Each year, as the festival season rolls in, such conundrums surface unfailingly in the public discourse. The Jaipur Literature Festival (JLF) is repeatedly criticised by liberals and progressive-minded people for its association with Zee, which owns Zee News, perceived by many as a divisive media platform. Some of JLF’s long-standing opponents, such as lawyer and writer Gautam Bhatia, have stood their ground by shunning it resolutely. Others, like historian Audrey Truschke, have admitted to their discomfort over attending it. “I come to JLF because it is an incredible platform and it allows me to reach an almost unbelievably large audience with my views,” she told last year. “I wish that it was not sponsored by Zee and I don’t have a way to square this circle.”

The organisers of JLF, in their turn, have invoked a bevy of reasons to defend their association with Zee, ranging from the argument that no money is ever untainted, to the fact that the sponsors of the event have never influenced their programming. In 2017, though, JLF’s invitation to prominent members of the right-wing organisation, Rashtriya Swayamsevak Sangh, had sparked furious debates over this precise question of influence. Then, too, the organisers of JLF had clarified that the diversity of the event is such that it gives space to all points of views, across the political spectrum, and upholds freedom of speech and expression.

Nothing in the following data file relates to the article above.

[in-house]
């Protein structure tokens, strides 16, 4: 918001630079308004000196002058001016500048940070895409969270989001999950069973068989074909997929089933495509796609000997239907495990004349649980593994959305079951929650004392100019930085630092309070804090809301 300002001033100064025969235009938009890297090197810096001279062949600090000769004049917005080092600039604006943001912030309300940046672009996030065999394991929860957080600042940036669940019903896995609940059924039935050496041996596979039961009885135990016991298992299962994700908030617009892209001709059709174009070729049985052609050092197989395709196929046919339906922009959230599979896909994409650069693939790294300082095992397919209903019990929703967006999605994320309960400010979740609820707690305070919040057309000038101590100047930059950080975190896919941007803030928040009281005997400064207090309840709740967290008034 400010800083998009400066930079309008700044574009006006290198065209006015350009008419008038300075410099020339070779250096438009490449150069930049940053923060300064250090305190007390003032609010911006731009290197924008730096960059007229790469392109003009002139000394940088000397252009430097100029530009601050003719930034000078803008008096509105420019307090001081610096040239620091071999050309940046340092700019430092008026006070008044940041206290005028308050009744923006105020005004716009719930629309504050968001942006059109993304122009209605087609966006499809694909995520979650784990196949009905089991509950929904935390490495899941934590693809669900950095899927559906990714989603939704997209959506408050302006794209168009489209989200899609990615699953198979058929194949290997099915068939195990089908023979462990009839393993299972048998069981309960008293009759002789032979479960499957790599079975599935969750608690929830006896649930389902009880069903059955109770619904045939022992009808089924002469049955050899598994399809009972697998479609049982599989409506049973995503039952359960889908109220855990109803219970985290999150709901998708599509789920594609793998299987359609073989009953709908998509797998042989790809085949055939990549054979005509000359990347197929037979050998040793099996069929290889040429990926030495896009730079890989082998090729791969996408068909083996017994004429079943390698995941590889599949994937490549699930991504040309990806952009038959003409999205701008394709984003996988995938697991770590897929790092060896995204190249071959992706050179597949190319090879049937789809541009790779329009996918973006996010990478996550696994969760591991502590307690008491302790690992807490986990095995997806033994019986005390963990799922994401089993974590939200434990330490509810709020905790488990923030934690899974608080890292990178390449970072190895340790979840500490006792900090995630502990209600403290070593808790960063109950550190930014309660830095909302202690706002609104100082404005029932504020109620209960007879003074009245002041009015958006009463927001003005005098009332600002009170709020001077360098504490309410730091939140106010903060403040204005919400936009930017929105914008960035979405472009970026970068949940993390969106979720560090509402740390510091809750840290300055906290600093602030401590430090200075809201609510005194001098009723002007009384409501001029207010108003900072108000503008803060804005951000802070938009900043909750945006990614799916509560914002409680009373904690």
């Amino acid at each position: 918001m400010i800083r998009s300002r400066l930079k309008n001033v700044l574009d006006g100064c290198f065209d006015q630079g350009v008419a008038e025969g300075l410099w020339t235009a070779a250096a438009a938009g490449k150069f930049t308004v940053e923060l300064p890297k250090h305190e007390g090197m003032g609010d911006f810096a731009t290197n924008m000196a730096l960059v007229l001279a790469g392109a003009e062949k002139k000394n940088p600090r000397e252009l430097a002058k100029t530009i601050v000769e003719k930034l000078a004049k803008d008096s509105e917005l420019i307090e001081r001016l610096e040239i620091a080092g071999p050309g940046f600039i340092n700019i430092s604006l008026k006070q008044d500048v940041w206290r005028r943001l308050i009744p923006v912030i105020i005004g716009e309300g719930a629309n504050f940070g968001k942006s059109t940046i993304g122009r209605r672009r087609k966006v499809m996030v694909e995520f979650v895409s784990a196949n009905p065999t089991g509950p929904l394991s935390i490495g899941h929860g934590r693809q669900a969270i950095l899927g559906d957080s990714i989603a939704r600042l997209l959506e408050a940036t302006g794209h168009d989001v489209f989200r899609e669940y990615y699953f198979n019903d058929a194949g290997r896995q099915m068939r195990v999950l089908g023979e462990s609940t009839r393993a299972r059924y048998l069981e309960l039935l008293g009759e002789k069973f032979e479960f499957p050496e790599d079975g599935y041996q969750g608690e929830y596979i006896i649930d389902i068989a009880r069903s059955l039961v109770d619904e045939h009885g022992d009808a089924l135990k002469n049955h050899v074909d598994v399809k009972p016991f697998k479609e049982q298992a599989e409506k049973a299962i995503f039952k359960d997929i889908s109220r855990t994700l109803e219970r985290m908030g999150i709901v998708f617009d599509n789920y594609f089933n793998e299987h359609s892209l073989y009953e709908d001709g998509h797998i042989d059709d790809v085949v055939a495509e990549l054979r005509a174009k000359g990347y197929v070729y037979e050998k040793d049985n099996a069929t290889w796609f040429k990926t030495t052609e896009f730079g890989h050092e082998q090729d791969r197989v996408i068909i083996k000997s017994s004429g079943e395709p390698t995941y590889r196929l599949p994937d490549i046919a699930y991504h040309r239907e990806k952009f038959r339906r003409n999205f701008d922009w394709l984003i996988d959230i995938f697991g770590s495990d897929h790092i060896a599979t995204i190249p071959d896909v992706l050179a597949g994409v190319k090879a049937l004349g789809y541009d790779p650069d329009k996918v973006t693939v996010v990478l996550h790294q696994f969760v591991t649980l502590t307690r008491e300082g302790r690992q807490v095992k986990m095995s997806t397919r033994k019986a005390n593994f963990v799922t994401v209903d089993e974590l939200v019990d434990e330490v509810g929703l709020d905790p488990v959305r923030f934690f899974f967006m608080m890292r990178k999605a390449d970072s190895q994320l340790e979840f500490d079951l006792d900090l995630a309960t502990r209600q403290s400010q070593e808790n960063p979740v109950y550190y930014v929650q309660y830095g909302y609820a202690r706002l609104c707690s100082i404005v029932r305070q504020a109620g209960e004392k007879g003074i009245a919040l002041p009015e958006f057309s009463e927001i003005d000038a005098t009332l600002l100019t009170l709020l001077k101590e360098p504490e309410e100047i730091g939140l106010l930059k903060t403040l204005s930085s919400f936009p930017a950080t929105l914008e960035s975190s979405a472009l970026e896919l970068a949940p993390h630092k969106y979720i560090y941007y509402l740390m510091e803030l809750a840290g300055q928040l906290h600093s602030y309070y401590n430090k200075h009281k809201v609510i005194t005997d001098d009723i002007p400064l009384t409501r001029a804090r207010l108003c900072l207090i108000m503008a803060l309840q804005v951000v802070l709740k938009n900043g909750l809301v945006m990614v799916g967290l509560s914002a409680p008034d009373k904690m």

Another brouhaha around JLF involved the outrage over Vedanta, a business conglomerate with a dubious record of violating human rights, sponsoring its London chapter in 2016. Once again, pro- and anti-boycott arguments cropped up, each bolstered by its own set of validations, before they died a natural death—until the next edition of JLF came up.

While there will always be groups who will gladly play the devil’s advocate when it comes to arbitrating questions of right and wrong, it is perhaps time to accept literature festivals for what they really are: platforms to promote books published by an industry that is also run on commercial imperatives like any other. In a field where returns are mostly low (even best-selling writers in India are unlikely to make a living by writing full-time) and the stakes tend to be paltry, very few writers are able to resist the temptation of a platform that would give them visibility and access to a wide readership—though whether such exposure necessarily leads to a rise in sale of books is another matter.

There are exceptions, of course, like the Bengaluru-based writer Roshan Ali, who withdrew from Mumbai LitFest after the Chomsky-Prashad fiasco broke out, not to forget the many who quietly choose to refrain from such events without making a fuss in public. But, in all fairness to writers as well as festival organizers, it may be a good idea to dim the halo around these events and stop promoting them as breeding grounds of revolutionary ideals, a microcosm of unity in diversity, and what have you.

Retiring the pomp around these commercially-invested and publicity-oriented events may help rid them of the baggage of high-minded rhetoric that seems to plague them needlessly.